U.S. Marine Sergeant Anthony Zabala of 1st Combat Engineering Battalion, 2nd Marine Expeditionary Brigade, runs to safety as an improvised explosive device (IED) explodes in the Garmsir district of Helmand Province, Afghanistan, July 13, 2009. A foot patrol was advancing when the blast shot a cloud of dust and rocks into the sky, killing Sergeant Michael W. Heede and Staff Sergeant David S. Spicer.
A torn American flag flies over a cemetery in Tuba, Arizona, where Thomasina Nez's former partner and father to five of her children is buried. The Bennett Freeze ban, instituted in 1966, prohibited home and property improvements on land in Arizona that was disputed by the Navajo and Hopi tribes. The law left 1.5 million acres frozen in bureaucracy until it was reversed in March 2009.
These mosquitoes are being used to create a malaria vaccine thought to be the Holy Grail of malaria control. Mosquitoes kill more people than any other insect or animal. By transmitting malaria from human to human, mosquitoes are responsible for as many as 2.5 million deaths a year. Nearly half the world's population lives under the threat of contracting malaria. The parasite prays on the most vulnerable of society: at least 700,000 children under 5 years of age will die this year. The disease takes an economic toll, too.
A Jewish settler throws wine at a Palestinian woman in the West Bank city of Hebron, March 10, 2009. Hebron is a center of conflict between the two groups.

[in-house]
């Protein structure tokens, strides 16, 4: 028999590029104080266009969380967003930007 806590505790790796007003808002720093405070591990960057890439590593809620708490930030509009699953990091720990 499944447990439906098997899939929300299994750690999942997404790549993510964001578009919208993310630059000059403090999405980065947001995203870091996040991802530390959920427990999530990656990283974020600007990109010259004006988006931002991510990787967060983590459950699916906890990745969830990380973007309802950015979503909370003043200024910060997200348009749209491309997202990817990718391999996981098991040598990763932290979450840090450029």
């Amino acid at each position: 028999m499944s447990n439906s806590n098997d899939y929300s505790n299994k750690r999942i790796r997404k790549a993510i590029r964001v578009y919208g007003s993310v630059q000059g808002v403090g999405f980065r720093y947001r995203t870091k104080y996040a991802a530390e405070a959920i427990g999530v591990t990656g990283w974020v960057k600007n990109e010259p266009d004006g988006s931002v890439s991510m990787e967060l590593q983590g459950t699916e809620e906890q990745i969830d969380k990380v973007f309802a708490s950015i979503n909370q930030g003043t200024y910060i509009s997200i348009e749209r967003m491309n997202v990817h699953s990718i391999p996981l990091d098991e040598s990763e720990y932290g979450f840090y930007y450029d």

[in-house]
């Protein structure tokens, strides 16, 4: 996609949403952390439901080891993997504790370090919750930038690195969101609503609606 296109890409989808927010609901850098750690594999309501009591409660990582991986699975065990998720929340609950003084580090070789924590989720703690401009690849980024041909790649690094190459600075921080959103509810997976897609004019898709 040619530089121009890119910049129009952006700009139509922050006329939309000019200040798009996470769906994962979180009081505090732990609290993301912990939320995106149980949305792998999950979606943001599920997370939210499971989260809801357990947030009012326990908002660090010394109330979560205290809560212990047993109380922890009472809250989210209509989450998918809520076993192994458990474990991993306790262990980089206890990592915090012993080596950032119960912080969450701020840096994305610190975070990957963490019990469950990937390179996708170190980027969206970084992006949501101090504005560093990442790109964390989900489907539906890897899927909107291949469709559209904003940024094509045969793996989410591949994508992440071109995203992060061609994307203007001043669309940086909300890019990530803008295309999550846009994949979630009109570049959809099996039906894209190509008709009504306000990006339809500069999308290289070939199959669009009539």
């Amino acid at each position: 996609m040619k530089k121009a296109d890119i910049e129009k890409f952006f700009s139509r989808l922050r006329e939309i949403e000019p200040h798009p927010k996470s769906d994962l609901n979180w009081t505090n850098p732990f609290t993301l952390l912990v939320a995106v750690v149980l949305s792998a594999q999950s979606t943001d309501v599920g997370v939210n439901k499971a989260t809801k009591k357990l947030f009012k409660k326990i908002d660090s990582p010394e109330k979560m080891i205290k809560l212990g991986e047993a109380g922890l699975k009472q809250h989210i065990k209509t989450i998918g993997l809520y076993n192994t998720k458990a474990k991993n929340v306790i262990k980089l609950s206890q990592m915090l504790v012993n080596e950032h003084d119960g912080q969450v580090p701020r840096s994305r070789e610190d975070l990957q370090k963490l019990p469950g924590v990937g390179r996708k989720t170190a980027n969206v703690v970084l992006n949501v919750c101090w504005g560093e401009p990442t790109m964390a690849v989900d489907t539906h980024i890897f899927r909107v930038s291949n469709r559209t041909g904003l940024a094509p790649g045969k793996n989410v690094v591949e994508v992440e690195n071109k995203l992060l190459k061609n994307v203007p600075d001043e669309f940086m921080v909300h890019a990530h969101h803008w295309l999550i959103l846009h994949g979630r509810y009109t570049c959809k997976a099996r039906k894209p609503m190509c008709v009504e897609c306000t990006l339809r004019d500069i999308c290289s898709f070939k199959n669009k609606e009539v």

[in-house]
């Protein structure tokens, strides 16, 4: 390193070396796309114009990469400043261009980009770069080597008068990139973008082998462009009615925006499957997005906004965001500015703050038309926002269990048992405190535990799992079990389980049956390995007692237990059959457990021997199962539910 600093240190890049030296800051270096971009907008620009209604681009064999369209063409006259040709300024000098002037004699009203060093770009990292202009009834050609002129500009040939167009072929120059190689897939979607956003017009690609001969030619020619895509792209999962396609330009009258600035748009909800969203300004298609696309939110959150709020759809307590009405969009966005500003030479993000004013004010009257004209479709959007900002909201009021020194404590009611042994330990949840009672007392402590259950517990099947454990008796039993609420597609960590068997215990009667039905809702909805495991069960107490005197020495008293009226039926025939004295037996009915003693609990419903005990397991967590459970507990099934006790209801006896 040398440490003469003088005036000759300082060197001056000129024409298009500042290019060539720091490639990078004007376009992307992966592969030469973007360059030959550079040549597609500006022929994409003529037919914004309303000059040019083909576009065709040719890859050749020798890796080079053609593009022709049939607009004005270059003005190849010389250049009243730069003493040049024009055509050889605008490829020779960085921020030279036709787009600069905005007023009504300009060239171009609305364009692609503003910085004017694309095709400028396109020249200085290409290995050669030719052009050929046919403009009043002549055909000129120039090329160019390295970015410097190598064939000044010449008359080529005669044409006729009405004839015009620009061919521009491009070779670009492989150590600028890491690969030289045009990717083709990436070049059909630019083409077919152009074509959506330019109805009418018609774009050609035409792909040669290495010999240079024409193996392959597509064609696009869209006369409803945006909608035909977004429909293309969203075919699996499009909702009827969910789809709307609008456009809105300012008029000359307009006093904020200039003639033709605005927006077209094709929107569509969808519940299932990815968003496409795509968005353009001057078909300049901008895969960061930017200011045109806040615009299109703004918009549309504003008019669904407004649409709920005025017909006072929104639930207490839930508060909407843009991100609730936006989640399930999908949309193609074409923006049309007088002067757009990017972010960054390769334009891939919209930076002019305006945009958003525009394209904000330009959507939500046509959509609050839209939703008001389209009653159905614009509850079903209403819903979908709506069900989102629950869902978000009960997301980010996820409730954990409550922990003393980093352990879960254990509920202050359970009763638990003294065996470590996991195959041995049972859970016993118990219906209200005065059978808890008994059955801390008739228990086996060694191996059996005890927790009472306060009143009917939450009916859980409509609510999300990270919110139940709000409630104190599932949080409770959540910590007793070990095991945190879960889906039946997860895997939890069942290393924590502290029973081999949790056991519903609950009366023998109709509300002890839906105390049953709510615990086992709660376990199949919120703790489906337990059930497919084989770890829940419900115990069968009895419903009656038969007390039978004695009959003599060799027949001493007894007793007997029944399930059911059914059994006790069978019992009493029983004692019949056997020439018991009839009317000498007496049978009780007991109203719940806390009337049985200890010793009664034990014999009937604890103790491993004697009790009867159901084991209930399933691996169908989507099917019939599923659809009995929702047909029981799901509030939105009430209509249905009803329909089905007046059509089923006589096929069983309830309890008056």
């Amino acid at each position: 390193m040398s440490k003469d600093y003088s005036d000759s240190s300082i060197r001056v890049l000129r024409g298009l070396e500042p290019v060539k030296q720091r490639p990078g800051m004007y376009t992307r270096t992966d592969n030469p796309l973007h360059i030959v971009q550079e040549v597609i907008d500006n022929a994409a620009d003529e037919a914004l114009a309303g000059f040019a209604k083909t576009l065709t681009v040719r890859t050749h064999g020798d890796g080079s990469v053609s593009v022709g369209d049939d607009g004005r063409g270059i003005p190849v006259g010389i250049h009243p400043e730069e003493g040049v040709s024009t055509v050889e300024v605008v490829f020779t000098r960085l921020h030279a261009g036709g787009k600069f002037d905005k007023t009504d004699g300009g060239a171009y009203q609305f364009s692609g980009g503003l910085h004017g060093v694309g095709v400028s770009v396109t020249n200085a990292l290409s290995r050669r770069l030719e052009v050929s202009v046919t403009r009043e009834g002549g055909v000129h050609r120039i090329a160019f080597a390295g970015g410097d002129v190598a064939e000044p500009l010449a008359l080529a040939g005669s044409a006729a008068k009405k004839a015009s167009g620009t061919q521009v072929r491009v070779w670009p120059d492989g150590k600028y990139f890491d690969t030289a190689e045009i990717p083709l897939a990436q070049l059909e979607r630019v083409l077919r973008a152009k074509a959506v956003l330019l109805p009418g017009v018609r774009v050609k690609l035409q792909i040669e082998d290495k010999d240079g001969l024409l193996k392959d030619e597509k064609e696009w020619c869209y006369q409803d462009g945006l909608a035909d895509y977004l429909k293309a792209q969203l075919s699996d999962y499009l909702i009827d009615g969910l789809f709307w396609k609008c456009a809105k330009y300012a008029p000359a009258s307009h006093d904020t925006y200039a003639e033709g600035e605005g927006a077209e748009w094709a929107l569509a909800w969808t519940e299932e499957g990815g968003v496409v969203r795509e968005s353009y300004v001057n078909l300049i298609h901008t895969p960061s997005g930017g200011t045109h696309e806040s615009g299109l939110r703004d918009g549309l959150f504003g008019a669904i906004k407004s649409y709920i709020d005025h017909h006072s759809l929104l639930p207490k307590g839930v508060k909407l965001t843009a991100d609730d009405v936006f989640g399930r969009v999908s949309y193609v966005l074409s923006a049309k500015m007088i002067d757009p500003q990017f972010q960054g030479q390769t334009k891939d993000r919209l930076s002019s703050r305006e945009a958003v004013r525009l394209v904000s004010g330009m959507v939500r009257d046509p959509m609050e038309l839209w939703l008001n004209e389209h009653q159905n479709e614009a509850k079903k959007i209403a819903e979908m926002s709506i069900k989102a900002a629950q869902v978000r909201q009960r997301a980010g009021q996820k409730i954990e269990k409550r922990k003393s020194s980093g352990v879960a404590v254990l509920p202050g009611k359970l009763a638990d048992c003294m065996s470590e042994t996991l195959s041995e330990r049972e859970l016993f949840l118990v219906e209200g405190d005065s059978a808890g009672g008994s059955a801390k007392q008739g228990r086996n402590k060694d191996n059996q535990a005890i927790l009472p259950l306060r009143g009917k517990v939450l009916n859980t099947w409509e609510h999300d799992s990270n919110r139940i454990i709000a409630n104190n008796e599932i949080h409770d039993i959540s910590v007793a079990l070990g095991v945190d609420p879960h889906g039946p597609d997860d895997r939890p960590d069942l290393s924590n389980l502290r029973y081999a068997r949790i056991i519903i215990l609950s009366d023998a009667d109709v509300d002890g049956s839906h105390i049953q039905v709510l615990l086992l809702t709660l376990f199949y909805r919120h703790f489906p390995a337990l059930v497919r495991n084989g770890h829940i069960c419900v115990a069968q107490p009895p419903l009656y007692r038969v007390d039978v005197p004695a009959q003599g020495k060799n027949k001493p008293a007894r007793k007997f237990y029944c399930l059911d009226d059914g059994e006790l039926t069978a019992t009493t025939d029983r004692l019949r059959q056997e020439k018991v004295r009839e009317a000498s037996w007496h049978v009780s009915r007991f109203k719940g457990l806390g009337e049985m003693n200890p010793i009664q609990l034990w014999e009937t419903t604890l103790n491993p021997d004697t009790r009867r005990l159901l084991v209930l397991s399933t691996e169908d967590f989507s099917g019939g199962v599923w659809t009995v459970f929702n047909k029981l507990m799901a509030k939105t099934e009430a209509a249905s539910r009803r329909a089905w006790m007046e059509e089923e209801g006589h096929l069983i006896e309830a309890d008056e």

Vibe lies in a hospital bed in the living room of her home in Hundested, Denmark, while her parents, Michael and Helle, eat dinner with a friend. In her last days, Vibe lost almost all ability to move or speak. Only occasionally was she able to gesture with her left hand or make a small sound. Michael used to say that he would catch the stars in the sky if Vibe asked him to. Now he tells Vibe's twin sister Laerke that Vibe has become one of those stars.
Specialist Codey Johnson cries by the side of Specialist T. J. Fecteau in the Tangi Valley, Wardak Province, Afghanistan, September 8, 2009. Fecteau was injured during an improvised explosive device (IED) attack on his mine- resistant ambush-protected vehicle. The Tangi Valley, on the doorstep of Kabul, had become a hotbed of insurgency and had not seen a permanent coalition force until the arrival of the U.S. Army's 102-man Apache Company on July 12, 2009. In early August, Apache Company saw 26 soldiers injured and one killed in action, all from IEDs.
Columbia College men's basketball coach Bob Burchard dances in the locker room following the Columbia Cougars' victory over MidAmerica Nazarene University in the national semifinals of the NAIA Division I National Championship on March 23, 2009 at Municipal Auditorium in Kansas City, Missouri. As the unranked Cougars continued to win throughout the tournament, Burchard told his team to "just keep riding the wave."
A boy on his way back from cutting the grass in Sa Pao, Cambodia. The yearly monsoon rains provide much needed respite from the tropical heat and bring life-sustaining water for crops and livestock. But standing water left behind also provides a breeding ground for malaria-bearing mosquitoes. As a result, in the humid aftermath of the monsoon, infection and mortality rates increase. Paradoxically, intense rain adversely affects mosquito reproduction by disturbing the standing water enough to lower hatching rates. However, populations can increase when the rain lessens.
An inspector combs through the rubble in the parking garage of the Pearl Continental Hotel in Peshawar, Pakistan, on June 10, 2009. A car bomb there the day before killed 17 people.
As in any society, the North Cemetery has its social classes. At the bottom of the cemetery's hierarchy are the squatters, who live in shanties perched on top of the wall of tombs that forms the northern exterior wall. The most populated area of the burial grounds, roughly 100 families live here.